By Bryan Hay

It looks and feels like stone, but it’s deceptively feather light.

Made from recycled glass and popular in Europe for decades, foam glass aggregate is a versatile product that can be used in multiple applications: embankments, retaining walls, and building insulation. It’s also used in plaza decks and green roofs; in fact, Rockwell Integrated Sciences Center has the lightweight material on its green roofs.

Now a Lafayette senior working with Michael McGuire, assistant professor of civil and environmental engineering, is studying its strength and durability to help spur wider distribution of the product in the United States.

For her senior honors thesis, Rebecca Blocker ’20 (civil engineering) is conducting strength and density testing on foam glass in conjunction with AeroAggregates of Eddystone, Pa., to better understand how the material can be used as lightweight fill in transportation and building.

Foam glass is made by crushing recycled glass chips, called cullet, into a fine powder, adding a silicon carbine foaming agent, and heating the powder mixture in a large gas-fired kiln. As the powder travels along a conveyor belt through the kiln, much like a bagel in the toasters at the dining center, the glass softens and foams due to gas bubbles produced by the foaming agent. As the “cake” of foamed glass exits the kiln, it cools rapidly and fractures to baseball-sized pieces that resemble pumice.

“And you can hear it. It kind of sounds like Rice Krispies when you put the milk in it, because it goes from a really hot kiln to room temperature,” Blocker says.

“This is a fairly new product in the United States. It’s been used in European countries for some time,” she says. “I was trying to come up with a topic for my thesis, and last summer the company approached Professor McGuire and said they had research that they wanted to get done on their product. It fell into place right at the perfect time.”

Blocker is enjoying learning about the many applications for foam glass.

“It can be used in retaining walls or embankments,” she says. “It’s super lightweight. If you have soft soil, this works well because it reduces the pressure on the soil that causes settlement.”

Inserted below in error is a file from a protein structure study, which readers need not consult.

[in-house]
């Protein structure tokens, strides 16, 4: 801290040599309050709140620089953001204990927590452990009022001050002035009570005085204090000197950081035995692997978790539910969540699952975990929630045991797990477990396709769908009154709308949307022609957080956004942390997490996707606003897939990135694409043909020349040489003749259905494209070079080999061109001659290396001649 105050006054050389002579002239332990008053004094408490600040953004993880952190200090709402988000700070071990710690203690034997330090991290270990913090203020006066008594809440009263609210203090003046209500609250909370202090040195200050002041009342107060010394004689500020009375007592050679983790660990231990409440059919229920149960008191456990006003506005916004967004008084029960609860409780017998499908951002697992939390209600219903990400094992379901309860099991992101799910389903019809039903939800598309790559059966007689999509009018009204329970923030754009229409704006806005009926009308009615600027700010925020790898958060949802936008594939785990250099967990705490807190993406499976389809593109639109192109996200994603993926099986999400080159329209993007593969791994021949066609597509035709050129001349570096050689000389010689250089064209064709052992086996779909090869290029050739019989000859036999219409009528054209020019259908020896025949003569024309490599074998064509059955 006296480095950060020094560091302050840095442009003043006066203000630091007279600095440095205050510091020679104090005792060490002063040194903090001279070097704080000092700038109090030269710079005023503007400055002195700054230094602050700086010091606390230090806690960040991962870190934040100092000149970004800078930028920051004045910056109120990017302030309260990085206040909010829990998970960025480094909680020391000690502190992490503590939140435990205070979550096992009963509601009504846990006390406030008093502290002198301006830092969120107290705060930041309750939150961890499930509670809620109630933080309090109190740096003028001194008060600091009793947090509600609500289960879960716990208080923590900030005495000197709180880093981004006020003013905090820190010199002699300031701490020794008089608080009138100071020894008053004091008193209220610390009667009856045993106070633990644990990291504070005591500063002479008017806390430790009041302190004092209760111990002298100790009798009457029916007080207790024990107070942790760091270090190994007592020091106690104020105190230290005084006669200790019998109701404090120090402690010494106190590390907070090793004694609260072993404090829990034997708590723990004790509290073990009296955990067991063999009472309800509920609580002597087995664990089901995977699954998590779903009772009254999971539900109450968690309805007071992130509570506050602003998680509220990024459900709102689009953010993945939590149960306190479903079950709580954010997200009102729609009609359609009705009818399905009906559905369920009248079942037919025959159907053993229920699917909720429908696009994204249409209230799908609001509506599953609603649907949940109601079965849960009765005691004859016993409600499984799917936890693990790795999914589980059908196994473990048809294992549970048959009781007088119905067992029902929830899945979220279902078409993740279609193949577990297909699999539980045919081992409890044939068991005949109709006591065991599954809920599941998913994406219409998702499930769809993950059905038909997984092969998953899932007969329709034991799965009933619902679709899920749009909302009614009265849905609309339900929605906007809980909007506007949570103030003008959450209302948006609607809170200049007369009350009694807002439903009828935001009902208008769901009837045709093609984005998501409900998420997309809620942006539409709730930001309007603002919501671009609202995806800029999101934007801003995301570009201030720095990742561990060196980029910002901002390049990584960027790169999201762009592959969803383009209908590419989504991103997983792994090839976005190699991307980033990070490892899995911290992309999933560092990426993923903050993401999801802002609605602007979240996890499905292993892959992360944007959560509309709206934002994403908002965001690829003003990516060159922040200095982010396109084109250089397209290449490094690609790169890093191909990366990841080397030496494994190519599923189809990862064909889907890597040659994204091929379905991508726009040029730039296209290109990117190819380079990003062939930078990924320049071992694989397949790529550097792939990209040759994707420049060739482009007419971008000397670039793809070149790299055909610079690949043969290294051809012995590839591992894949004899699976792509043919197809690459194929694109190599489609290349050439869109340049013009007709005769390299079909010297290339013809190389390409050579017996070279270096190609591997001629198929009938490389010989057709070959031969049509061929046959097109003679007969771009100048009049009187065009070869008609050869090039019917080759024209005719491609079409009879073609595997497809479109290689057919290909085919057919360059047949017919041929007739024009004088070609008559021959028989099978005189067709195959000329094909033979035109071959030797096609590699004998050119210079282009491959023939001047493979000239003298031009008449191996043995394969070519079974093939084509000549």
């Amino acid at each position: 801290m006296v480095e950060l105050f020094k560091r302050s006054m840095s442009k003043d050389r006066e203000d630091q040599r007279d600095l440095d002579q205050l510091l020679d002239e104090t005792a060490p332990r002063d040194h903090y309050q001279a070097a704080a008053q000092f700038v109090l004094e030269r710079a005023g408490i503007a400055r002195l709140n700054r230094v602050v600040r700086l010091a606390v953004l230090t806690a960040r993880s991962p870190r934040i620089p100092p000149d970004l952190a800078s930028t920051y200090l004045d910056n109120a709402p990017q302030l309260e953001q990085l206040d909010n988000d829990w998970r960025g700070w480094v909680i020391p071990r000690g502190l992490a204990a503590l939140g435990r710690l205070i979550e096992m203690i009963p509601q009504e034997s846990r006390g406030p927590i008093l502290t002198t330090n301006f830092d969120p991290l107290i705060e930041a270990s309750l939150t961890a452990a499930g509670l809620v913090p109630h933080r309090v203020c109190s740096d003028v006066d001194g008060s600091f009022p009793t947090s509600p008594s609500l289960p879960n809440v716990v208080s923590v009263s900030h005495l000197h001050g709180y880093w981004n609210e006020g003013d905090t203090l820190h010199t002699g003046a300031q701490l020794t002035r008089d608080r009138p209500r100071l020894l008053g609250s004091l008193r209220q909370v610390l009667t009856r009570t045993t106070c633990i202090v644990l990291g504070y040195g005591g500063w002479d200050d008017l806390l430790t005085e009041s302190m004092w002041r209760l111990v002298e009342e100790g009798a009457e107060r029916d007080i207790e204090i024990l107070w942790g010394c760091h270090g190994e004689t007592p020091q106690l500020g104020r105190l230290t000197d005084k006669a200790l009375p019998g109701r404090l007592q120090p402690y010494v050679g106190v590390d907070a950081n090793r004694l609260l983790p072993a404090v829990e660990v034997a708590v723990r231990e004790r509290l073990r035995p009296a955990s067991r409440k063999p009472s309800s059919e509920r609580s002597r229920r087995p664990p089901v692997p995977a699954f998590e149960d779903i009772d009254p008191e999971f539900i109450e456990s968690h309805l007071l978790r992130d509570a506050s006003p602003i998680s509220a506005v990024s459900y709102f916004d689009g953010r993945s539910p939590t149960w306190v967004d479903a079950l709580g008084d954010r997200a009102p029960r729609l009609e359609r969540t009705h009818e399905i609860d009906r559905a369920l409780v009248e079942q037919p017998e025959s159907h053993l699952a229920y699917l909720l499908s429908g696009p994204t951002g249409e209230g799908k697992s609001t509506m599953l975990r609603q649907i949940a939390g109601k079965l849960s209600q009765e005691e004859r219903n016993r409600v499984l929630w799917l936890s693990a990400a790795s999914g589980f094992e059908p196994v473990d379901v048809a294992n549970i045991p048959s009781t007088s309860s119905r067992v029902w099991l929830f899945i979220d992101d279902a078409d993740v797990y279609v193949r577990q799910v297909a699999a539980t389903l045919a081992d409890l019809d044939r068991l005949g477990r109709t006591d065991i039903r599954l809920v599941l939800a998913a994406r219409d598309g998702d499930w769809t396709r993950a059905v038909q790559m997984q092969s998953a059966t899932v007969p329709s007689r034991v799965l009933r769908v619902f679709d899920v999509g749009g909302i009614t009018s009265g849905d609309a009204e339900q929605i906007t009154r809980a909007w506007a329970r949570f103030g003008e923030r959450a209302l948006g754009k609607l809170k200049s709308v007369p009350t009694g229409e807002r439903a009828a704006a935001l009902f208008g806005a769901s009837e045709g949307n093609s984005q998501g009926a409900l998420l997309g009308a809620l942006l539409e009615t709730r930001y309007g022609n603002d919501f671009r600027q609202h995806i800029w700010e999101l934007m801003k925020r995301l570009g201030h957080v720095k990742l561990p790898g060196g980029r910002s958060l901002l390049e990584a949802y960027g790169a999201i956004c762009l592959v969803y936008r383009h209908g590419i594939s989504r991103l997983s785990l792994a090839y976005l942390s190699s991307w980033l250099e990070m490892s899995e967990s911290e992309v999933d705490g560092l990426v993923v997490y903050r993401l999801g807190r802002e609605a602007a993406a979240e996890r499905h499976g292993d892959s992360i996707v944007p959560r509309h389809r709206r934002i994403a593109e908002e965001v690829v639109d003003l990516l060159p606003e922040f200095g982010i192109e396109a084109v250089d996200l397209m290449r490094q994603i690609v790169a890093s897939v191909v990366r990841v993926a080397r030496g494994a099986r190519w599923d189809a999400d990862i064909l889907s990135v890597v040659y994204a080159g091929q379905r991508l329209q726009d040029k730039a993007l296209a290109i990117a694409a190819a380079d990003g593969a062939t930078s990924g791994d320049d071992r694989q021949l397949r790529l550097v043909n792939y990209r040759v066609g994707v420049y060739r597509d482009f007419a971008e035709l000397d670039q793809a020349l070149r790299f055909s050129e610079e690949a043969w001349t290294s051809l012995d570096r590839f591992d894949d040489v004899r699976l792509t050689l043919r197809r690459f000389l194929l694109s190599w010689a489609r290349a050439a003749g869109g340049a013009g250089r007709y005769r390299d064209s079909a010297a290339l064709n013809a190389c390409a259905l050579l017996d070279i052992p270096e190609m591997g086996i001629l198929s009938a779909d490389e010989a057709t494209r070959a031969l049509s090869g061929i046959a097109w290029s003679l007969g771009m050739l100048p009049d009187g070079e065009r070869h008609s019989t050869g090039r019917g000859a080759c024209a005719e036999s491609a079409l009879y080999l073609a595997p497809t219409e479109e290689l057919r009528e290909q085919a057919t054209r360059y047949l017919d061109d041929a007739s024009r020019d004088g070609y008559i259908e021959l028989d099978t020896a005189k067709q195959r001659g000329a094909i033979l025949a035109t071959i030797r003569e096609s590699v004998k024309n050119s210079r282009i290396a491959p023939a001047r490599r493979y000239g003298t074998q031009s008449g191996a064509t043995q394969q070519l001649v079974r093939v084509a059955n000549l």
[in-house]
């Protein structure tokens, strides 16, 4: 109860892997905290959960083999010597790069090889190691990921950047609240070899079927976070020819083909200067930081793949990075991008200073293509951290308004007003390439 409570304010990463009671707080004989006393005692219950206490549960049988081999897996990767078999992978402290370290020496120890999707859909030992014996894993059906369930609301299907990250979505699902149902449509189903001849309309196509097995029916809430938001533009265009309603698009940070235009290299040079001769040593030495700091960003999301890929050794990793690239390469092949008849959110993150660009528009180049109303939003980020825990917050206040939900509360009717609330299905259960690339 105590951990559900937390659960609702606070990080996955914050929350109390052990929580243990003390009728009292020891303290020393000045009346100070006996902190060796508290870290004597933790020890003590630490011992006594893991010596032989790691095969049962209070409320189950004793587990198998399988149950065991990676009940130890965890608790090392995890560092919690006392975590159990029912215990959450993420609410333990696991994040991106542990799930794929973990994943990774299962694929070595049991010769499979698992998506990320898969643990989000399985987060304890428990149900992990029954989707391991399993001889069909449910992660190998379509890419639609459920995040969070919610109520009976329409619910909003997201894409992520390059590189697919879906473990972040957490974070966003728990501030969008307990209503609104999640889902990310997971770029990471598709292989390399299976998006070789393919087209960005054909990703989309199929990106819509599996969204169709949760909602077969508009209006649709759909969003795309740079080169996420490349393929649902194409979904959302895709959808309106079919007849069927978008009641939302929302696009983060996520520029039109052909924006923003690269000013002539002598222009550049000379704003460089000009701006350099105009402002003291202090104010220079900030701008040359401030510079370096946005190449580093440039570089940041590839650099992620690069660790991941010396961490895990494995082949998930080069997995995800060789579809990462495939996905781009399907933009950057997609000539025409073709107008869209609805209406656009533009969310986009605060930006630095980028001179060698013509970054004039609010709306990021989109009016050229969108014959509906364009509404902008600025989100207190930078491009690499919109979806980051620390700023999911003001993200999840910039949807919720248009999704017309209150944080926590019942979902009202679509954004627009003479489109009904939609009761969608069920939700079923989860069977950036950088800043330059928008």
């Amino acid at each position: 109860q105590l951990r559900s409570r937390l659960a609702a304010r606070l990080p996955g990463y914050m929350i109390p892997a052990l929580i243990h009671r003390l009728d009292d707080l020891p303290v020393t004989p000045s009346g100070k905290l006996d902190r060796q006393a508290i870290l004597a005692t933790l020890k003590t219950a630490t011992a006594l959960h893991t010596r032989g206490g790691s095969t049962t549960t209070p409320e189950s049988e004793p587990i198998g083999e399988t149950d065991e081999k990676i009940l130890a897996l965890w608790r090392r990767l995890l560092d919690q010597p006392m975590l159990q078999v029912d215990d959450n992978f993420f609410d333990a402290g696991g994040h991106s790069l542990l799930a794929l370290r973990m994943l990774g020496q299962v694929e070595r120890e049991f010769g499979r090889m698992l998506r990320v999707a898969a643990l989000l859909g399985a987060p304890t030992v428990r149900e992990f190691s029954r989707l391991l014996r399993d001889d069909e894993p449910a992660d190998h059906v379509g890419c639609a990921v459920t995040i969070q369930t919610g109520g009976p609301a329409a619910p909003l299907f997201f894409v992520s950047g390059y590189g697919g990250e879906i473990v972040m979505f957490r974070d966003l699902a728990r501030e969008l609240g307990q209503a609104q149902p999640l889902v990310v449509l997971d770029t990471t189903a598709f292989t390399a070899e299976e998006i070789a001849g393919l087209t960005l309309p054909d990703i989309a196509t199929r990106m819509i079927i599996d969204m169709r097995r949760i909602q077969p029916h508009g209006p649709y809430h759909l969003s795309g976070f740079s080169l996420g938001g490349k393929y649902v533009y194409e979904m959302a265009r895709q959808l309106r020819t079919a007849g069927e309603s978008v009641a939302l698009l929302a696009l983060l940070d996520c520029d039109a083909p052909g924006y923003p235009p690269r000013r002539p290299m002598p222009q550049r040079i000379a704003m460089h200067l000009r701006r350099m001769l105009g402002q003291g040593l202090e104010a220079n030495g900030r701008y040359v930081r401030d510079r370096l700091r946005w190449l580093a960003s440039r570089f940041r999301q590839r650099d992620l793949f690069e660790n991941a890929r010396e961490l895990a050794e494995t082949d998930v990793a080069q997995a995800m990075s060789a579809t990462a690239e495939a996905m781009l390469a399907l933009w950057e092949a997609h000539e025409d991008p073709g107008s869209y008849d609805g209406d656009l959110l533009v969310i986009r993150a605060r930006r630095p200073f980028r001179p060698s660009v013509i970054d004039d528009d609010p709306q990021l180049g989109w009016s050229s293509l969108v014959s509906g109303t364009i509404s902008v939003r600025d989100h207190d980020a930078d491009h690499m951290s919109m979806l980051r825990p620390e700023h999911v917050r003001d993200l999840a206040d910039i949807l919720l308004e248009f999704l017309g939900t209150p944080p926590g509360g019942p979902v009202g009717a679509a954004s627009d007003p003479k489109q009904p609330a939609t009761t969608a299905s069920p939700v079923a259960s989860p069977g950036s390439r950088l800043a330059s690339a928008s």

Foam glass also has insulating properties and might have potential as a concrete aggregate, she adds.

By far the largest application of foamed glass aggregate in the United States is for construction of engineered fills over soft ground, McGuire says.

An understanding of the strength and density of the material is critical for proper engineering and construction quality control. State departments of transportation and other public sector clients are beginning to embrace this material over competing lightweight fill materials, such as expanded polystyrene foam, due to foam glass’s chemical resistance, ease of handling and placement, and use of recycled glass, he notes.

“Rebecca’s work is critical for providing DOTs the evidence that the in-place density of foam glass can be measured reliably,” McGuire says. “Additionally, her work contributes the first known triaxial test measurements of foamed glass shear strength. This information is valuable for engineers designing engineered slopes and walls using foamed glass. Collectively, her work makes a notable contribution to the knowledge and tools we have to improve our infrastructure in a more sustainable way.”

“It’s just really interesting to talk about all of the possibilities,” Blocker says. “There’s definitely a lot more research to be done on this material. It’s challenging, because I’m finding a lot of things that are like, oh, that didn’t quite happen the way we were expecting. I’m learning how to be very adaptable for things that you’re not sure are going to happen.”